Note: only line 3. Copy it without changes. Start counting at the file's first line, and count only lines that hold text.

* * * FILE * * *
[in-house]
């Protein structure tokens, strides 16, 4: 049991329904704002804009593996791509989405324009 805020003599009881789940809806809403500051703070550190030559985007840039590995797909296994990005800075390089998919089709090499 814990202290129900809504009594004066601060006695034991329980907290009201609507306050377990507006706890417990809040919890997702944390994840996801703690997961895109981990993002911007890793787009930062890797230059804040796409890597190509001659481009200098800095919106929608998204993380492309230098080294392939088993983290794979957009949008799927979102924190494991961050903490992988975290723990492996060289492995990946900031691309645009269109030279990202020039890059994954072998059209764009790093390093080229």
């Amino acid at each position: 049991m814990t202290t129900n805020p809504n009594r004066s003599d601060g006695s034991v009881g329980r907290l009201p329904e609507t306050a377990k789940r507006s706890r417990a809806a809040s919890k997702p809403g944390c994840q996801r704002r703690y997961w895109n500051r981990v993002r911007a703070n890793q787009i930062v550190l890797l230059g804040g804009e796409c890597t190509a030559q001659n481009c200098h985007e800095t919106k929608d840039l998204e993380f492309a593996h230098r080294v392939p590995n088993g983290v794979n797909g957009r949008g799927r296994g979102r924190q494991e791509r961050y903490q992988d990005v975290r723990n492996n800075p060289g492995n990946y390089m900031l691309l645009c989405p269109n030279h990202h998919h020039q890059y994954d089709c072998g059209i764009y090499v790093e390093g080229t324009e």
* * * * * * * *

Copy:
């Amino acid at each position: 049991m814990t202290t129900n805020p809504n009594r004066s003599d601060g006695s034991v009881g329980r907290l009201p329904e609507t306050a377990k789940r507006s706890r417990a809806a809040s919890k997702p809403g944390c994840q996801r704002r703690y997961w895109n500051r981990v993002r911007a703070n890793q787009i930062v550190l890797l230059g804040g804009e796409c890597t190509a030559q001659n481009c200098h985007e800095t919106k929608d840039l998204e993380f492309a593996h230098r080294v392939p590995n088993g983290v794979n797909g957009r949008g799927r296994g979102r924190q494991e791509r961050y903490q992988d990005v975290r723990n492996n800075p060289g492995n990946y390089m900031l691309l645009c989405p269109n030279h990202h998919h020039q890059y994954d089709c072998g059209i764009y090499v790093e390093g080229t324009e």